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How many times has somebody (including me) said, “I’m just stopping for one drink …” and it ended up being more than one drink? How many times did it become several more drinks?

The UCC § 2-328 does indeed allow for modification — but more importantly the obligations of good faith, diligence, reasonableness, and care prescribed by [the Uniform Commercial Code] may not be disclaimed by agreement.

Some cite the UCC § 2-207 regarding additional terms in acceptance or confirmation, but again, that’s okay so long as those additional terms constitute obligations of good faith, diligence, reasonableness, and care prescribed by the Uniform Commercial Code.

For more clarification, the Restatement (Second) of Contracts § 205 [1981] (Duty Of Good Faith And Fair Dealing,) section D notes that bad faith can involve:

Evasion of the spirit of the bargain, lack of diligence and slacking off, willful rendering of imperfect performance, abuse of a power to specify terms, and interference with or failure to cooperate in the other party’s performance.

Nonetheless, let’s further this parallel:

  • Let’s stop after work and grab one drink? Sure, let’s change when title passes from, “Sold!” (assuming it does) to after payment is made. Is this “one drink” reasonable? I think so.
  • Could we order a second drink? Maybe we add to our terms that this property is being sold “absolute” so long as a sufficient number of bidders are present and registered. Is this “second drink” reasonable? Maybe, or maybe not.
  • How about a third drink? Let’s change the terms so that the auctioneer can withdraw the property even after saying, “Sold!” and void the entire transaction. Is this “third drink” reasonable? Probably not.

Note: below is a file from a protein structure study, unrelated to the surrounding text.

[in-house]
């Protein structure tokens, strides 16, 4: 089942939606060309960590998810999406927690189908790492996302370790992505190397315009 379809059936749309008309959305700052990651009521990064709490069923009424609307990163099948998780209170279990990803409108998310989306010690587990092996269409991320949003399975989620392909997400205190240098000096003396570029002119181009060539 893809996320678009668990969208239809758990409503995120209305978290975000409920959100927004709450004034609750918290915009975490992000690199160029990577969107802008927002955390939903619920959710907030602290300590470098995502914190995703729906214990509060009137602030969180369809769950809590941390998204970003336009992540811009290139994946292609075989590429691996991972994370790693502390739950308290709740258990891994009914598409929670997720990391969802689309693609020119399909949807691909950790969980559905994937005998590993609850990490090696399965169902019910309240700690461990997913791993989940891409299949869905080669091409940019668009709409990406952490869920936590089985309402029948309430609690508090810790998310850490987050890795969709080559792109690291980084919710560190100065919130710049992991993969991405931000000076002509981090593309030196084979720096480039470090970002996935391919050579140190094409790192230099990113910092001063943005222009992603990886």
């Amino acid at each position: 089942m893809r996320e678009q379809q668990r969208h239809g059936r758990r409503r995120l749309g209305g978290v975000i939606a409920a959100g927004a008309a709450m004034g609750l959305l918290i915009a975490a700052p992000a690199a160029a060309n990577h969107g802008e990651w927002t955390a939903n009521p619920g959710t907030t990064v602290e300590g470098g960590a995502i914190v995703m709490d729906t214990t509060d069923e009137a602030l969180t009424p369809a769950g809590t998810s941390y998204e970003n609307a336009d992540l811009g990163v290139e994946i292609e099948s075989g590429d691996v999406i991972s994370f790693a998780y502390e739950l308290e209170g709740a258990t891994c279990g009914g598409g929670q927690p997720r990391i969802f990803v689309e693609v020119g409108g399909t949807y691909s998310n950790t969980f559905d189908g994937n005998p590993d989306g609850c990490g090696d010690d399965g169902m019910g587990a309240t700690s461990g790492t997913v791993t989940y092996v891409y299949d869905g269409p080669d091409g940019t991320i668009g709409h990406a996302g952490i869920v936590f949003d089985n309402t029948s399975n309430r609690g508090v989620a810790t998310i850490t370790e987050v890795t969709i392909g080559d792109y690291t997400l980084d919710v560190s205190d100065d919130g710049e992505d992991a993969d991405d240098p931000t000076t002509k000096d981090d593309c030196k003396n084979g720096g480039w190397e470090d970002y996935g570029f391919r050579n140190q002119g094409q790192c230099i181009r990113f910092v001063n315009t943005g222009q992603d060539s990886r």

• And finally could you order “several more drinks?” What if you were hearing that auctioneers could hold that “2 = 1” or “2 + 2 = whatever?” Can your terms/conditions can say anything you want? That’s positively untrue.

You see, the issue isn’t modification itself, but the ever-present slippery slope where it rests. I’ve sat in several courtrooms where I’ve successfully testified about an auctioneer’s bad faith, carelessness, and unreasonable terms and conditions.

What does that subject auctioneer’s attorney likely argue? “Your Honor, the Uniform Commercial Code can be modified …” Where’s the elephant in the room? One, the auctioneer, and his attorney are in court, and secondly, the judge may or may not agree specifically.

I’ve consistently held that the UCC § 2-328 itself is nearly perfectly balanced and equitable not necessitating any changes for risk of being held as manifestly unreasonable. As for the UCC Article 2 otherwise, there may be areas that could be appropriately enhanced by agreement.

In fact, the act of modifying the default provisions of the precursor to the UCC § 2-328, the Uniform Sales Act, ended up in the New Jersey Supreme Court in Lott v. Delmar, 2 N.J. 229, 66 A.2d 25 (1949); in other words, in a courtroom: exactly what I’ve suggested auctioneers avoid.

I absolutely concur that your specific questions as an auctioneer concerning enforceability and reasonableness should be referred to a competent attorney (to see you only drink one) and how does this contrast with 2 = 1 or 2 + 2 = whatever? This is the difference between one drink and way too many.

Further, do most auctioneers have an attorney who understands all this? Even if, do they discuss this kind of thing with him or her? They don’t. On the contrary, in my experience as an expert witness, more than a few auctioneers have drink #4, #5 and #6 and then drive home, tell the officer “it was only one drink” and find themselves in court the next morning.

Can the Uniform Commercial Code § 2-328 and otherwise be modified by agreement? Are those modifications enforceable and reasonable? Are any modifications done in the spirit of good faith, diligence, reasonableness, and care? Can your auction terms and/or contract say that 2 = 1 or anything you desire? Hopefully, you will drink responsibly.

Mike Brandly, Auctioneer, CAI, CAS, AARE has been an auctioneer and certified appraiser for over 30 years. His company’s auctions are located at: Mike Brandly, Auctioneer, RES Auction Services and Goodwill Columbus Car Auction. He serves as Distinguished Faculty at Hondros College, Executive Director of The Ohio Auction School, an Instructor at the National Auctioneers Association’s Designation Academy and America’s Auction Academy. He is faculty at the Certified Auctioneers Institute held at Indiana University and is approved by the The Supreme Court of Ohio for attorney education.